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Current Year Centre for Addiction
and Mental Health

Strengthening Our Practices and Partnerships with First Nations, Inuit and Métis Peoples

CAMH outlines plan to better meet the mental health needs of Aboriginal people.

TORONTO, June 20, 2016 –  Over the past 18 months, CAMH has engaged Aboriginal leaders, organizations, service providers and communities as well as Aboriginal and non-Aboriginal staff at CAMH to develop Guiding Directions: A plan to strengthen our practices and partnerships with First Nations, Inuit and Métis peoples.

Guiding Directions has four primary directions intended to:

  • build our internal capacity and structures
  • improve collaborative partnerships
  • enhance culturally responsive clinical support and
  • support capacity development, research and knowledge exchange.


Recently, the Truth and Reconciliation Commission identified “a need to establish measurable goals to identify and close the gaps in mental health outcomes between Aboriginal and non-Aboriginal communities”. CAMH is determined to build on our work to date and work collaboratively to close the gaps and improve the lives of future generations.‎

“CAMH understands that historical injustices and trauma continue to affect the lives of many Aboriginal people,” says CAMH President and CEO, Dr. Catherine Zahn. “We recognize that as a teaching hospital, we have a responsibility to address the health equity issues that exist, and to support First Nations, Inuit and Métis communities through our clinical, research, education and system-improvement mandate.”

Dr. Renee Linklater, Director of the Aboriginal Engagement and Outreach says Guiding Directions will serve as a roadmap for CAMH moving forward.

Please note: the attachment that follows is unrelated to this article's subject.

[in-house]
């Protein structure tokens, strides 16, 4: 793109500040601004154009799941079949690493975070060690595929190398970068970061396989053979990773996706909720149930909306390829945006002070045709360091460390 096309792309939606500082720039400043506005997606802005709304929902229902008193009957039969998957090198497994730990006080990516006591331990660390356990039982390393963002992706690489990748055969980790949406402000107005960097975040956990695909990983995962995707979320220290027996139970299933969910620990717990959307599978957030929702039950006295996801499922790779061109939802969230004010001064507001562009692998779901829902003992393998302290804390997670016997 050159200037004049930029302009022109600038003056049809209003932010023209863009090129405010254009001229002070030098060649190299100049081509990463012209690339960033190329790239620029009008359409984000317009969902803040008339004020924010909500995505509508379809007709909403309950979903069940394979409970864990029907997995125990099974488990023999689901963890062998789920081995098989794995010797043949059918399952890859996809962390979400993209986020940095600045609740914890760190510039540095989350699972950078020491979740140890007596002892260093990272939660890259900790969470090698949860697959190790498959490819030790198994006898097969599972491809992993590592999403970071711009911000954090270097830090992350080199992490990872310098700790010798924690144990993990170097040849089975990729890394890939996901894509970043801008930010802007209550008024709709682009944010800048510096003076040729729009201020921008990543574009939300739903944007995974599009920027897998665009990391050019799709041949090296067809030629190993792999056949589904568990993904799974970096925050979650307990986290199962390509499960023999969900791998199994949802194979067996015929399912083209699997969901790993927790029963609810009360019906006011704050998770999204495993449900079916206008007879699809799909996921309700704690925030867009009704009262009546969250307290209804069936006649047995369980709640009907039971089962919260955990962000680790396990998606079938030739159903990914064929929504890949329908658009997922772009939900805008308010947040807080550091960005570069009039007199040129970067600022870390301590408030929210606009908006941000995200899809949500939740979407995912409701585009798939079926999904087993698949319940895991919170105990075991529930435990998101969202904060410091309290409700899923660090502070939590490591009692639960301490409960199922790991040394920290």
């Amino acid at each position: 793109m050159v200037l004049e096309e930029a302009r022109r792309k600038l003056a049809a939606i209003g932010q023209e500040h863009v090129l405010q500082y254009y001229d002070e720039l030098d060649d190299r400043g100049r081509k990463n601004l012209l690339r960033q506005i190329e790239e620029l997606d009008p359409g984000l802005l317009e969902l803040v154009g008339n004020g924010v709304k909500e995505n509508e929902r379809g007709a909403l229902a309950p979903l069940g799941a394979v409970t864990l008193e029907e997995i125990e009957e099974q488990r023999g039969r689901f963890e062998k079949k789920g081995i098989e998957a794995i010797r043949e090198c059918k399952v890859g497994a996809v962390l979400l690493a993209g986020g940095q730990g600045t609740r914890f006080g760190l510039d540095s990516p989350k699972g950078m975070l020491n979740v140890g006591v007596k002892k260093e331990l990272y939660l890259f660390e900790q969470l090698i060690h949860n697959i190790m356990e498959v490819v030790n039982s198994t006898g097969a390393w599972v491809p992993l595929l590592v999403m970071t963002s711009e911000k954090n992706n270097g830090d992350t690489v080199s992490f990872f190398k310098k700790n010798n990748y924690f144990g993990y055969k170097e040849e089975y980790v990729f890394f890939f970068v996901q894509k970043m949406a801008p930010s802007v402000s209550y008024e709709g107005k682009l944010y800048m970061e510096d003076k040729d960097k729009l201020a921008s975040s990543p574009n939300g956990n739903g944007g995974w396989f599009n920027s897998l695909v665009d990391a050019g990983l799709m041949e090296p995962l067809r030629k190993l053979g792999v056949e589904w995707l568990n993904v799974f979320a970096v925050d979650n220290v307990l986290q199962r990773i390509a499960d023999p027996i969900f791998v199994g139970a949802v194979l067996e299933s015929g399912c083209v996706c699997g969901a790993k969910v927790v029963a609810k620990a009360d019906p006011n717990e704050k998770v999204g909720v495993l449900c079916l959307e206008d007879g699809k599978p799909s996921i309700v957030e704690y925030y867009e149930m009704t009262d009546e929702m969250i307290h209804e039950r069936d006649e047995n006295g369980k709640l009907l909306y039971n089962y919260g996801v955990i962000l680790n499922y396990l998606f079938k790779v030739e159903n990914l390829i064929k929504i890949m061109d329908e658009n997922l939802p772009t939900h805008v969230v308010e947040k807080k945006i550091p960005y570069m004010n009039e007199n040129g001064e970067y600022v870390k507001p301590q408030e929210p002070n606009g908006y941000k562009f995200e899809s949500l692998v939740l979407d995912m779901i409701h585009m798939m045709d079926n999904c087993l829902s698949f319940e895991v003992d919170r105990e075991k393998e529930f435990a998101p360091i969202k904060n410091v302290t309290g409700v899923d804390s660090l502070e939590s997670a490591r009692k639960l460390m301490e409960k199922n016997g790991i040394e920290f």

“CAMH aims to provide mental health and addiction services and clinical supports that are respectful and culturally competent, and that promote community-driven and community-directed approaches," says Dr. Linklater. “Guiding Directions will help inform CAMH when developing policy, programs, research agendas, training and clinical services for First Nations, Inuit and Métis peoples.”

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The Centre for Addiction and Mental Health (CAMH) is Canada's largest mental health and addiction teaching hospital and a world leading research centre in this field. CAMH combines clinical care, research, education, policy development and health promotion to help transform the lives of people affected by mental illness and addiction. CAMH is fully affiliated with the University of Toronto, and is a Pan American Health Organization/World Health Organization Collaborating Centre. For more information, please visit www.camh.ca or follow @CAMHnews on Twitter.

Media Contact:
Kate Richards,
CAMH Media Relations
(416) 595-6015 or media@camh.ca

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